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Atropine

  • R. D. O’Brien

Abstract

Atropine is one of the oldest known poisons, with references to plant extracts that contain it going back to the Ebers papyrus of 1550 B.C. Its name derives from the plant which produces it, Atropa belladonna, or deadly nightshade. Atropos was the Greek Fate whose business was to cut the thread of life (spun by her kindlier sister), without regard to sex, age, or quality; her name means “unmovable.” This etymology is a reflection of its long history of use as a poison, having been referred to as such by authors from Pliny to Shakespeare. By contrast, the belladonna (“beautiful woman”) term refers to its use by women, up to the nineteenth century, to dilate their pupils and thus enhance their beauty (the catastrophic effects on vision being presumably of lesser importance). Thus the toxic and the parasympatholytic properties have long been entwined in the plant’s name, which was given by Linnaeus in 1753. Atropine itself was discovered in 1809 by Vacquelin, and isolated in 1831 by Mein.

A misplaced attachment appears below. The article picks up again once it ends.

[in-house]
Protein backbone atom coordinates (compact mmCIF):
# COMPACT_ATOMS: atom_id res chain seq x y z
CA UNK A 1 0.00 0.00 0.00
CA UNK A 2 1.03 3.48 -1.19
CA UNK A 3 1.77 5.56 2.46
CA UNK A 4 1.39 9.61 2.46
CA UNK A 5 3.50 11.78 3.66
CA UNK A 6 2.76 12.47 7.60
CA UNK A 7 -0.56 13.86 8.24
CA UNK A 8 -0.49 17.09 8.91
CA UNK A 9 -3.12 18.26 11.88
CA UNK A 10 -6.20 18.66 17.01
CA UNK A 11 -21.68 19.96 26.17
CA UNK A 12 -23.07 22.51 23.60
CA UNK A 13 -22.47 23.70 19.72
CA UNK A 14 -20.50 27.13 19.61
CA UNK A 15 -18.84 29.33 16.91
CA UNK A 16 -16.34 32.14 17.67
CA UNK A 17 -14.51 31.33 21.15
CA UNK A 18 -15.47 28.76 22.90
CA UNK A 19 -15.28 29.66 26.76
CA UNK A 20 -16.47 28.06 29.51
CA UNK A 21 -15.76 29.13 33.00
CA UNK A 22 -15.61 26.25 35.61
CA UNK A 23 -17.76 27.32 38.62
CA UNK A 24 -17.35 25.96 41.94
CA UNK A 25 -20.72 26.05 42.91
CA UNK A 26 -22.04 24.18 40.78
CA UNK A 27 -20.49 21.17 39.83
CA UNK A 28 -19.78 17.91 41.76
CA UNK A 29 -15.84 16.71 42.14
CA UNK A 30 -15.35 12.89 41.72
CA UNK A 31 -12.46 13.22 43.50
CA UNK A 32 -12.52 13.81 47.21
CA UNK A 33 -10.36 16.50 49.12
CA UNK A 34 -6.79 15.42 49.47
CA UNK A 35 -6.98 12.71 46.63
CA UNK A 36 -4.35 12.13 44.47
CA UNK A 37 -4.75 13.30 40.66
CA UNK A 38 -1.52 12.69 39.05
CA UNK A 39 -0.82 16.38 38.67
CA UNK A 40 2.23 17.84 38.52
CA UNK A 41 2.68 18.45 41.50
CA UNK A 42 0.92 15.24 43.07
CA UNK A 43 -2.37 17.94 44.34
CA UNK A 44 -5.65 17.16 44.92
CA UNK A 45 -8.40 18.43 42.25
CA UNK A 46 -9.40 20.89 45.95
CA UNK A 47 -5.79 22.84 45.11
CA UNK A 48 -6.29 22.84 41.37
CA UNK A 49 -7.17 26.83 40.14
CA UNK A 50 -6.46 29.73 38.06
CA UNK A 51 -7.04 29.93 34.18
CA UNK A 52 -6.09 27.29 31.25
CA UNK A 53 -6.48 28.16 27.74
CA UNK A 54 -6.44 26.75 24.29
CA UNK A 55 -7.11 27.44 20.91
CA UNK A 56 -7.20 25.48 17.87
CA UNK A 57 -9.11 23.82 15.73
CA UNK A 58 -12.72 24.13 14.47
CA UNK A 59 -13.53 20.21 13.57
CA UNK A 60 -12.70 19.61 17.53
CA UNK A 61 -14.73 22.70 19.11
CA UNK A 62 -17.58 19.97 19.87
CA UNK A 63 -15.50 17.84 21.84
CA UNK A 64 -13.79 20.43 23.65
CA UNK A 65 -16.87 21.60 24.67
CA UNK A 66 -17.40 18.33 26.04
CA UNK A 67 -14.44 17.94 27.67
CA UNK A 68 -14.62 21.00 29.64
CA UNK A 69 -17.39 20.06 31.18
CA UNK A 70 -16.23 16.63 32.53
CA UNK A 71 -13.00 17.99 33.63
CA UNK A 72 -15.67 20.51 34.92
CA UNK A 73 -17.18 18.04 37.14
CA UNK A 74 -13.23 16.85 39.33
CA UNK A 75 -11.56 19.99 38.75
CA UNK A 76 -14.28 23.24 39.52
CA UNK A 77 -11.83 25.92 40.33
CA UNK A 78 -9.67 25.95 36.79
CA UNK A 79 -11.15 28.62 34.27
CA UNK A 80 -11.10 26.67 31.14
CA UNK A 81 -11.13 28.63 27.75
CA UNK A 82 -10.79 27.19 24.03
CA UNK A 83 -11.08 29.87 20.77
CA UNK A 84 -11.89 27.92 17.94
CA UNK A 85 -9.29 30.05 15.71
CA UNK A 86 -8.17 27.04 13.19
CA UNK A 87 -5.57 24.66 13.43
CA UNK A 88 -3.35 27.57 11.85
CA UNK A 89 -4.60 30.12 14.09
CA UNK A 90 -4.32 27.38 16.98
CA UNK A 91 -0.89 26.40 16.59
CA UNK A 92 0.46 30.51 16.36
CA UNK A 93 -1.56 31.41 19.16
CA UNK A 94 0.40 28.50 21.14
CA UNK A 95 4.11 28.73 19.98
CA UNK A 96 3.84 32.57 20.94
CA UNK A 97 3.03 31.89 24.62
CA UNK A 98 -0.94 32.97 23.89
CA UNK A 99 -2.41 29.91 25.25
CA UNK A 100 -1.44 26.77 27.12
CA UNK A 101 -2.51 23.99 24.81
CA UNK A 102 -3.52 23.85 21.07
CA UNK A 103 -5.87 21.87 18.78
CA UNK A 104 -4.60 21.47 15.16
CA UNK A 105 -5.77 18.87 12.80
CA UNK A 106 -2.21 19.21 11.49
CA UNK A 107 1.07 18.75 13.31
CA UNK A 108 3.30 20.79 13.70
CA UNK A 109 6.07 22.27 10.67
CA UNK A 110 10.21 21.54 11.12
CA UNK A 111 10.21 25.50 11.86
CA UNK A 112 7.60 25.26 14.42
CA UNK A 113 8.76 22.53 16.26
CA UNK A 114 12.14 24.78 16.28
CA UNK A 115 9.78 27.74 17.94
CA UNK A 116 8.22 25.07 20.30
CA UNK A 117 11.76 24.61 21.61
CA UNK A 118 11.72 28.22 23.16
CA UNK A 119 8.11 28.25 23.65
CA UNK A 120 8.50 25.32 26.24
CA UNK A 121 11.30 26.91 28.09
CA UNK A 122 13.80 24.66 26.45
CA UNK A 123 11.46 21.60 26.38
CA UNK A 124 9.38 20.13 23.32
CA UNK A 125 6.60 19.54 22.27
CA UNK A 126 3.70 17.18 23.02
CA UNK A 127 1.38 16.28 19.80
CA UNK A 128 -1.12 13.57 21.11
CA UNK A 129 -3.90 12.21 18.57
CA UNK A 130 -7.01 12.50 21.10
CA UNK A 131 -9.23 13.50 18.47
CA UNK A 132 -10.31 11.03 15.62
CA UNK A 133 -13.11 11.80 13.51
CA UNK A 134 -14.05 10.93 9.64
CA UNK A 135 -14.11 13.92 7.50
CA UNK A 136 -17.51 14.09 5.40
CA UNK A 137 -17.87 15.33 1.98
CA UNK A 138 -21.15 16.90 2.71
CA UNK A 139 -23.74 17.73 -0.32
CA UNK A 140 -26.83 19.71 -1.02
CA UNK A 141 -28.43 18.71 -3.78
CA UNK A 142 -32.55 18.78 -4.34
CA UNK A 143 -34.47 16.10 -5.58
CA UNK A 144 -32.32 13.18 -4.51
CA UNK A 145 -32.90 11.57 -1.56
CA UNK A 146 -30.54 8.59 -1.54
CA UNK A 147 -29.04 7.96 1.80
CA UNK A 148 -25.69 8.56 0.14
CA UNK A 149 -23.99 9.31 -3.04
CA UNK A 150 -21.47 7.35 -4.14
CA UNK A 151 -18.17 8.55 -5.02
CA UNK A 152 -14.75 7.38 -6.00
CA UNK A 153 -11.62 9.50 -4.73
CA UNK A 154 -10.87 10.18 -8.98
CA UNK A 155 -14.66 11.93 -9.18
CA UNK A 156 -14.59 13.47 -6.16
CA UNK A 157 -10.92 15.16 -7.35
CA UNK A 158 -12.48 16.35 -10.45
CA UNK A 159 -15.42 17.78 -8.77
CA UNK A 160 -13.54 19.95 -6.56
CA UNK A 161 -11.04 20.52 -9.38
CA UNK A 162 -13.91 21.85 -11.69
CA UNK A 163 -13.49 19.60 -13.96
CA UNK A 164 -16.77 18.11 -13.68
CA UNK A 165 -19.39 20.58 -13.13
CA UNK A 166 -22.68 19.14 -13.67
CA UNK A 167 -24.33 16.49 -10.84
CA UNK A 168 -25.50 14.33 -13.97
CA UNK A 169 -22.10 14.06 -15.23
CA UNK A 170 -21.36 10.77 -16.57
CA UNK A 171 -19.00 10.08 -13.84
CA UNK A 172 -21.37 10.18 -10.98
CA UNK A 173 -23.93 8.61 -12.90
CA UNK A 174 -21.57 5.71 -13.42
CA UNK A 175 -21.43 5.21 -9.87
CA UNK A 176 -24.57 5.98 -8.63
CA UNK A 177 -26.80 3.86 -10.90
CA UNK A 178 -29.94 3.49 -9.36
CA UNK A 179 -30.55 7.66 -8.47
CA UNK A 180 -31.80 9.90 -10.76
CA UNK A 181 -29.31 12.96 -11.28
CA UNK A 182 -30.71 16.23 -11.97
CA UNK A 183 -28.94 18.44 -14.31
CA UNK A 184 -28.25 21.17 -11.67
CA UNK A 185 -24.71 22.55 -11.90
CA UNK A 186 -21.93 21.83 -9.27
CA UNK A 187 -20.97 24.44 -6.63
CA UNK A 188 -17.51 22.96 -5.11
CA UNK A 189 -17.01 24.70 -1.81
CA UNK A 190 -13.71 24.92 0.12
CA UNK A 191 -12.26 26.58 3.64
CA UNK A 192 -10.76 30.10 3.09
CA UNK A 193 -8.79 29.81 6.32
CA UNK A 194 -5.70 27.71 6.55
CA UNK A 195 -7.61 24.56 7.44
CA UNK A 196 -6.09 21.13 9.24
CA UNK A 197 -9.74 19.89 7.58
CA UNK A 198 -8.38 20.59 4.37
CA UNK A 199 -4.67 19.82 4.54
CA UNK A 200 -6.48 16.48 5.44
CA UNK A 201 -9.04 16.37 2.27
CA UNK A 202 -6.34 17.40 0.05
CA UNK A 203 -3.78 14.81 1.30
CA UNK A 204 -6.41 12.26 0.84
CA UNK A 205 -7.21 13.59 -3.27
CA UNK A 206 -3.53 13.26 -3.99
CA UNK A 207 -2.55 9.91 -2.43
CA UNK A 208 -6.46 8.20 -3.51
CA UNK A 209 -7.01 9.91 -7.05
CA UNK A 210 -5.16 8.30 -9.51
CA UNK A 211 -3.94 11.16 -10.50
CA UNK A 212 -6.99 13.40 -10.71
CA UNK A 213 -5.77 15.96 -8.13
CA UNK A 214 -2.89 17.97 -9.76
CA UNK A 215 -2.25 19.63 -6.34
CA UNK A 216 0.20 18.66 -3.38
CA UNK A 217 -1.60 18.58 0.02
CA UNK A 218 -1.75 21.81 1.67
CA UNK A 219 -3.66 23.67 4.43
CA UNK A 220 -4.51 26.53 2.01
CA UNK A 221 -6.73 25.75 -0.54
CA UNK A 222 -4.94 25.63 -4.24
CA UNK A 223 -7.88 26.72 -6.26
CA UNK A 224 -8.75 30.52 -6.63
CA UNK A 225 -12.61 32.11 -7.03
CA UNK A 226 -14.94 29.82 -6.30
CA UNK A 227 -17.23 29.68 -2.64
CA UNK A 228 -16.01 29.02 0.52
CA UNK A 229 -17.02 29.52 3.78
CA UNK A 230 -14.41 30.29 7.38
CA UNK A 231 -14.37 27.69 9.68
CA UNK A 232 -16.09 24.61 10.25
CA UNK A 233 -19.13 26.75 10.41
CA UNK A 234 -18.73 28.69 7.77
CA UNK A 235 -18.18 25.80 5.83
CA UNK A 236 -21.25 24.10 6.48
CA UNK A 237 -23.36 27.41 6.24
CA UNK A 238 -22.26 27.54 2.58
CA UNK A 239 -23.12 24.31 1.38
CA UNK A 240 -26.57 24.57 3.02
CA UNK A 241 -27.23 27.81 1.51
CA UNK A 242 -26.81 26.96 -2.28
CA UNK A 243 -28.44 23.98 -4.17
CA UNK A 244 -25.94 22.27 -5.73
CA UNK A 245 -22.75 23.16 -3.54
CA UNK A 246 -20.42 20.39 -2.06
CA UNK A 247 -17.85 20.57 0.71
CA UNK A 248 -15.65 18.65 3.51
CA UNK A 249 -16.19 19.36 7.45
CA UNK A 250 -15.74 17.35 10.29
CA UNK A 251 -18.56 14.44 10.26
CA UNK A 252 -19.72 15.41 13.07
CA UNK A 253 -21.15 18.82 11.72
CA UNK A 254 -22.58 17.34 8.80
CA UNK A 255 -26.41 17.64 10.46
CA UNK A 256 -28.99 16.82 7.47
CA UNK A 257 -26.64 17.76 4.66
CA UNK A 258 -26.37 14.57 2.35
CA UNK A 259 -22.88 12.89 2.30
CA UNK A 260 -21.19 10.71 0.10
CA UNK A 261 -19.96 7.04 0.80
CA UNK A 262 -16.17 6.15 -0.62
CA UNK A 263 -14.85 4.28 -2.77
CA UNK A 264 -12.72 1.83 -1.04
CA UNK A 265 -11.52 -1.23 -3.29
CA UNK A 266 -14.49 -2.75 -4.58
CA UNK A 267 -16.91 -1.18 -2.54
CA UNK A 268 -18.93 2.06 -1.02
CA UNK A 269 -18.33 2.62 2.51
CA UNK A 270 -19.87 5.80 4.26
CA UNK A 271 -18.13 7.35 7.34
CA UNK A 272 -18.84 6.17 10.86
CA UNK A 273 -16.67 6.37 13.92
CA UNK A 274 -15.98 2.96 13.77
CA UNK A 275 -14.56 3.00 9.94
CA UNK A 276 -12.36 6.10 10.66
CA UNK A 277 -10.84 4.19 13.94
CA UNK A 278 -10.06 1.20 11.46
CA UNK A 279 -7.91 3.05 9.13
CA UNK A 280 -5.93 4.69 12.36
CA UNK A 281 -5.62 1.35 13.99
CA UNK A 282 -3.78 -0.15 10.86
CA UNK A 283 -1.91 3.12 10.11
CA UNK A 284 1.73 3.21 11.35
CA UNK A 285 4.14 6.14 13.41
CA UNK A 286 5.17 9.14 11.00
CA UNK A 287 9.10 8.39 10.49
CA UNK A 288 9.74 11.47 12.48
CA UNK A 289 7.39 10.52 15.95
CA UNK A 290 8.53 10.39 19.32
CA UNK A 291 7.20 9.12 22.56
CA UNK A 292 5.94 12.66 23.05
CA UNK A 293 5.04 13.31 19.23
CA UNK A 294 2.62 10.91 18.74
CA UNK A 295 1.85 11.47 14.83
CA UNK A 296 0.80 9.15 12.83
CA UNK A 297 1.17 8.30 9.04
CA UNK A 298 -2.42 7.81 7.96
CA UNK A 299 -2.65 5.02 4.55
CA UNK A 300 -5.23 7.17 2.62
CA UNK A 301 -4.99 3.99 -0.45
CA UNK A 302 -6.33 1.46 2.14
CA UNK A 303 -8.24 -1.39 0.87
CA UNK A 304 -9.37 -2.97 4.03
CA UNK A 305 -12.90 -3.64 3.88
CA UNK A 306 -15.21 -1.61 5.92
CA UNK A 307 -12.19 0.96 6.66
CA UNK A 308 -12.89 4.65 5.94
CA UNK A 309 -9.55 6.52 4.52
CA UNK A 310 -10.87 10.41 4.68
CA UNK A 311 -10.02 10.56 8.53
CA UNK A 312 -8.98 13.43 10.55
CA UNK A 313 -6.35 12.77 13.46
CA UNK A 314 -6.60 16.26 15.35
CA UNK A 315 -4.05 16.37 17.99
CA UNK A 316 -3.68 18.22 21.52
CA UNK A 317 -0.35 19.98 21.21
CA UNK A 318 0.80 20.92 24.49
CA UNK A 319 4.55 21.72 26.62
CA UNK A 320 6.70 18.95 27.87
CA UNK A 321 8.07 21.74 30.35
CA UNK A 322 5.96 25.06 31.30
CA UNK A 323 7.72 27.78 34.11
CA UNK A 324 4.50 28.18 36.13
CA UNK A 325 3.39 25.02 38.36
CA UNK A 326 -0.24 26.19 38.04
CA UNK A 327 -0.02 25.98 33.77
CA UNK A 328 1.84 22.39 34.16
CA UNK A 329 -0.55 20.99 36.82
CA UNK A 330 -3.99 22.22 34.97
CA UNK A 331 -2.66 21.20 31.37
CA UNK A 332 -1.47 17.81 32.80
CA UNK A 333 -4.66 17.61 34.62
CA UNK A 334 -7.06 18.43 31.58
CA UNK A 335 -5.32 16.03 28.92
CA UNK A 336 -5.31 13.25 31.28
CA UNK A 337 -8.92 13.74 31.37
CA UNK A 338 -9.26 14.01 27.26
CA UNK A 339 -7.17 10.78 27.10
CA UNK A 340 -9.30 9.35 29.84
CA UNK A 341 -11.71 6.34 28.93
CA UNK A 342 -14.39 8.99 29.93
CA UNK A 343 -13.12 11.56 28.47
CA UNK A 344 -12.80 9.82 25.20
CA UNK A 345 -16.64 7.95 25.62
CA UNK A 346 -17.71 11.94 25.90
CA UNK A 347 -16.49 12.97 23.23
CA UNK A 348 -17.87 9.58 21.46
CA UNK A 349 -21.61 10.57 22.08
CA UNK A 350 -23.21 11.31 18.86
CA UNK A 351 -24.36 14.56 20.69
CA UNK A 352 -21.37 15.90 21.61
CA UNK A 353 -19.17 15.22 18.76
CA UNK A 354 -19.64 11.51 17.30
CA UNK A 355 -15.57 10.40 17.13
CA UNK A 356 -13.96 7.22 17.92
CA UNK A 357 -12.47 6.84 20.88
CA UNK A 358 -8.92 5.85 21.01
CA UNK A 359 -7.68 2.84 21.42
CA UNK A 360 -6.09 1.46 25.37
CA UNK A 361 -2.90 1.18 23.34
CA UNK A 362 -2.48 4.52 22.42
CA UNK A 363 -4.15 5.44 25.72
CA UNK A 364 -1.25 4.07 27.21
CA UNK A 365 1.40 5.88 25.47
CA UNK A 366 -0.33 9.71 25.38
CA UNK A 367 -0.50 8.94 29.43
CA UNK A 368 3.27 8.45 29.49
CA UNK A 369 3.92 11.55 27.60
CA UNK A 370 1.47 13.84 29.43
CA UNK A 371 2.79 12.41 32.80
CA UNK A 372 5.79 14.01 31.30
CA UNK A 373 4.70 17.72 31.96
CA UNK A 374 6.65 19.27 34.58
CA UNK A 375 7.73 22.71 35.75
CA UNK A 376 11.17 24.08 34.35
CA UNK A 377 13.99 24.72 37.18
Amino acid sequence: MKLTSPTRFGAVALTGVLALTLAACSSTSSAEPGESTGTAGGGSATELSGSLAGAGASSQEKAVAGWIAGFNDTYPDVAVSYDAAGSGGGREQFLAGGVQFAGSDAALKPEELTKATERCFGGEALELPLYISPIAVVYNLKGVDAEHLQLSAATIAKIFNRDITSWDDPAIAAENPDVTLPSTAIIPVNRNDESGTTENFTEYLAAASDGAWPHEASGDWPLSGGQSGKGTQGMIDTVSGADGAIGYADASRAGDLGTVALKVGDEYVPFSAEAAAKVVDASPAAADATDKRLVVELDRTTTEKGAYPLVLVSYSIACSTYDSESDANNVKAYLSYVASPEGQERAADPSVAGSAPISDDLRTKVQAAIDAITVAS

Keywords

Acetylcholine Receptor Cholinergic Receptor Acetylcholine Release Cortical Slice Atropine Sulfate 
These keywords were added by machine and not by the authors. This process is experimental and the keywords may be updated as the learning algorithm improves.

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Copyright information

© Plenum Press, New York 1974

Authors and Affiliations

  • R. D. O’Brien
    • 1
  1. 1.Section of Neurobiology and BehaviorCornell UniversityIthacaUSA

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